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Implications of the New Price Guide for SIL Providers

The Price Guide released this week announced some very dramatic changes for SIL providers. Rebecca explores the future of pricing caps, indexing, plan extensions and rosters of care.

By Rebecca Brissett

Updated 15 Apr 20244 Jun 2020

The new price guide has been released- and it isn’t all good news. Let’s unpack what this means for Supported Independent Living (SIL) providers.

The rates in SIL quotes are now capped and will be in the future.

For the first time, there are now price caps for SIL in the Price Guide. These rates are not finalised, indexing will be determined once the Fair Work Commission wage review is completed. There will also be a new SIL Provider Pack released in the next few weeks with more information.

Any existing quotes approved with rates higher than the new capped prices will continue for the remaining period of their 12-month plan. After that the new capped rates apply. Any pending quotes will be processed with the new capped rates.

So, if you have a SIL service booking approved at higher rates than the ones included in the price guide, you need to start preparing now for a potentially significant reduction in the person’s next plan.

This may have substantial financial implications for providers who are already working in a confusing and messy system. And with COVID-19 already pushing the costs of supporting people at home into the marginal arena, this couldn’t have come at a worse time.

Prior to the NDIS rollout, Supported Accommodation providers played many roles for a Participant in a system that didn’t necessarily fund everything that was needed. The NDIS now provides separate funding for Support Coordination, Capacity Building supports and services, but untangling the services provided within SIL from those that should be funded through other parts of the plan is proving to be challenging for providers. For some, this is a significant philosophical and operational jump. The plan utilisation stats in the latest quarterly report show that potentially SIL providers are still stepping in where other services could now assist.

The SIL price guide capping may have thrust providers forward into this new world in a big way. If your costings weren’t clear or didn’t work before, things just got worse.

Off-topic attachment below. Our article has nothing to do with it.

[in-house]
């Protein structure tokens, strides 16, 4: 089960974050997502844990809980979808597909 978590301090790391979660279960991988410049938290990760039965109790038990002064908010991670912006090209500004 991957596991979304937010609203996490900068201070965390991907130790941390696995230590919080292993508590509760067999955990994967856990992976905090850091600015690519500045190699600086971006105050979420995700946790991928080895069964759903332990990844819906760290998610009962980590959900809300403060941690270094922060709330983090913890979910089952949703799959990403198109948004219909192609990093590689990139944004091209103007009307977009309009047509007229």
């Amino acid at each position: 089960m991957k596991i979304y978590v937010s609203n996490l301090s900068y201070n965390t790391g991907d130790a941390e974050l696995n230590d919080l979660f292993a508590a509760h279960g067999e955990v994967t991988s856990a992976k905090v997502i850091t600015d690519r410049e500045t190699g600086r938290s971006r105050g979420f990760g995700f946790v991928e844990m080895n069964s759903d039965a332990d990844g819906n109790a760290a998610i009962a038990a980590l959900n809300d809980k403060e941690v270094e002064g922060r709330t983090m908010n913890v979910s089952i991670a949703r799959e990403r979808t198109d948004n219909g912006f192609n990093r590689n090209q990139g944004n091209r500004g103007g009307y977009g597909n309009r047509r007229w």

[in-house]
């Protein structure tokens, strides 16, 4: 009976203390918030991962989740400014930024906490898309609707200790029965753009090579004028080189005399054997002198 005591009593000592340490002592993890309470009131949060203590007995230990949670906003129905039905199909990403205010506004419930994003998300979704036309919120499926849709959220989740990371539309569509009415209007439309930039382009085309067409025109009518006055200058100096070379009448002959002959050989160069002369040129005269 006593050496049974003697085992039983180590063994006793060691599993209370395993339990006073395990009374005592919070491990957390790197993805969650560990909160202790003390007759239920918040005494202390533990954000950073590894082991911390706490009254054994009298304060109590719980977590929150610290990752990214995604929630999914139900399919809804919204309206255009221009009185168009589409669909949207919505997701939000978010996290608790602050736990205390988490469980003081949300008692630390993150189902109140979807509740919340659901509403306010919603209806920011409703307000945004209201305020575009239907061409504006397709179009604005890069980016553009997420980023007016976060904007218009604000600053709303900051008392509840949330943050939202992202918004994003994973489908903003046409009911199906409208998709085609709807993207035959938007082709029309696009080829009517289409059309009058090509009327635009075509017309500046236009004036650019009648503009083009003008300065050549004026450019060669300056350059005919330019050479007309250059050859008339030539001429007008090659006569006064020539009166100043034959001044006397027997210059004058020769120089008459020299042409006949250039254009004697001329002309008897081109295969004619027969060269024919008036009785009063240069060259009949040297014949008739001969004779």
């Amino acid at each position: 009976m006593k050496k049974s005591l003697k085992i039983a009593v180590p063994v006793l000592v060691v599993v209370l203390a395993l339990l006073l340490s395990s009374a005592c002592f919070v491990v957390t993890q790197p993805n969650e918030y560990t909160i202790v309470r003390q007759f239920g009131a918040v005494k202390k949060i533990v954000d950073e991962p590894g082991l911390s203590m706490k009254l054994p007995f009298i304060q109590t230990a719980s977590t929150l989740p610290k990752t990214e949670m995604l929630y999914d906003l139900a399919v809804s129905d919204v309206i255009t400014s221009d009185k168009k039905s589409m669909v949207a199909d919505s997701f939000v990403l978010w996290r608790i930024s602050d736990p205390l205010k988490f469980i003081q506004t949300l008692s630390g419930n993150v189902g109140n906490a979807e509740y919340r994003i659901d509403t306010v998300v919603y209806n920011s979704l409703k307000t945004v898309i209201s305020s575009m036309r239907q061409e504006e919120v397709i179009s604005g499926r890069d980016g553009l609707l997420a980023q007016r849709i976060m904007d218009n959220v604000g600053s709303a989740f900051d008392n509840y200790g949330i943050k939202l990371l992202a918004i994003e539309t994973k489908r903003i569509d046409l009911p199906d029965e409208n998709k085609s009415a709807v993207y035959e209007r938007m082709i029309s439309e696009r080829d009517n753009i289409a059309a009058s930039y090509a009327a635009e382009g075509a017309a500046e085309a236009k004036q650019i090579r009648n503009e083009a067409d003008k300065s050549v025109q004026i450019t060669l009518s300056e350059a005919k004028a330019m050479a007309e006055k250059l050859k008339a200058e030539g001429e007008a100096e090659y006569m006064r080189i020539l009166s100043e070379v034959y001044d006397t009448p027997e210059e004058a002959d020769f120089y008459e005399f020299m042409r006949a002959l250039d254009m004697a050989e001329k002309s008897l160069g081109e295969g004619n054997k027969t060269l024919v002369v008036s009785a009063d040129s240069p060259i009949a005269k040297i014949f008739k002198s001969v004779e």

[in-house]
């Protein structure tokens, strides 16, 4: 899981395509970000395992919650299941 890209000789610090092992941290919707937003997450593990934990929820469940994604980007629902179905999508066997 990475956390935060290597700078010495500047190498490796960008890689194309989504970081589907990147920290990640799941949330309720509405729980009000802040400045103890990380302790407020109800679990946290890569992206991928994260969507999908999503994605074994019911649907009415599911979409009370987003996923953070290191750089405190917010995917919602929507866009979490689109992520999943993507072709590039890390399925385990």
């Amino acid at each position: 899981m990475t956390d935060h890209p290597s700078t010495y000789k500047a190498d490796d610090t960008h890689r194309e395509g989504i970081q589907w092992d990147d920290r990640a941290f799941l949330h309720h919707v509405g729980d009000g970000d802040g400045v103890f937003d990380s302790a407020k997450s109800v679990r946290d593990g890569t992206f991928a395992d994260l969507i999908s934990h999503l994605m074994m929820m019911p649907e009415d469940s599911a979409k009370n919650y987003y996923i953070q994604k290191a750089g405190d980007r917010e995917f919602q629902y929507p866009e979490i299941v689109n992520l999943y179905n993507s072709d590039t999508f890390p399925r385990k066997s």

Indexing will no longer be added into the SIL quote.

The NDIA Supported Independent Living Provider information page notes the following.

“The rate limit used for SIL will be increased only when the relevant Assistance with Daily Living price limits are increased – in accordance with the pricing review decisions for the impact of the Fair Work Commission Minimum Wage and Award decisions and Equal Remuneration Order increases. There will be no other indexation increases applied”. 

In some cases, this may mean that when the plan gets reviewed, you will be able to increase to new rates. But if the Participant has a multi-year plan, or your quote is accepted just before a price increase, your costings might blow if you are required to implement a wage increase.

Plan automatic extensions and SIL service bookings

The new Price Guide also says:

“When we have been unable to undertake a plan review by the time a participant’s current plan ends, it will be automatically extended by 365 days.” 

For providers that have been in that excruciating holding pattern with no funding between two plans, this seems to be a huge win. But then we read on…

“This creates a discrepancy between service bookings and the plan, because the SIL service booking displays a higher amount than the plan amount. SIL providers should claim at the amount for the original (non-extended) plan and accepted quote.” 

Translated into terms we can understand, this means that the Provider should not claim any more than they were claiming prior to the extension. If you can divide the service booking by 53 and get more than you were claiming before…. don’t, even if there has been a price increase attributed since your last quote.

The vital question here is what does “unable to undertake a plan review” look like? Is it a legitimate attempt to convene a meeting and determine a change in supports? Or a quick letter posted to a last known address? When we factor in the lack of indexing, the new price caps and the significant pressure being felt by SIL providers lately, this again could have massive financial implications.

The roster of care should be seen and approved by the participant (or their nominee)

Another notable change on the NDIS Supported Independent Living Information page is the requirement that Participants and/or nominee have had an opportunity to see and provide input into the roster of care. This is a great step forward in relation to strengthening relationships and consultation processes but may have significant implications from a privacy perspective as the roster of care is competed for all of the Participants living in the house, not just one individual. Navigating this correctly will be vital from a quality and safeguards perspective.

We have been just as frustrated as anyone with the changes to the SIL quoting process recently. The introduction of counter-offers that mostly disregarded the provider quotes, the disappearance of indexation and drip-fed information in the form of emails and whispers. And we have been desperate for more details. But I wonder if this has just become a case of being careful what you wish for? Because this news isn’t necessarily going to do wonders for providers 20-21 budgetary preparations, which this late in the financial year were probably almost finalised.


Rebecca Brissett

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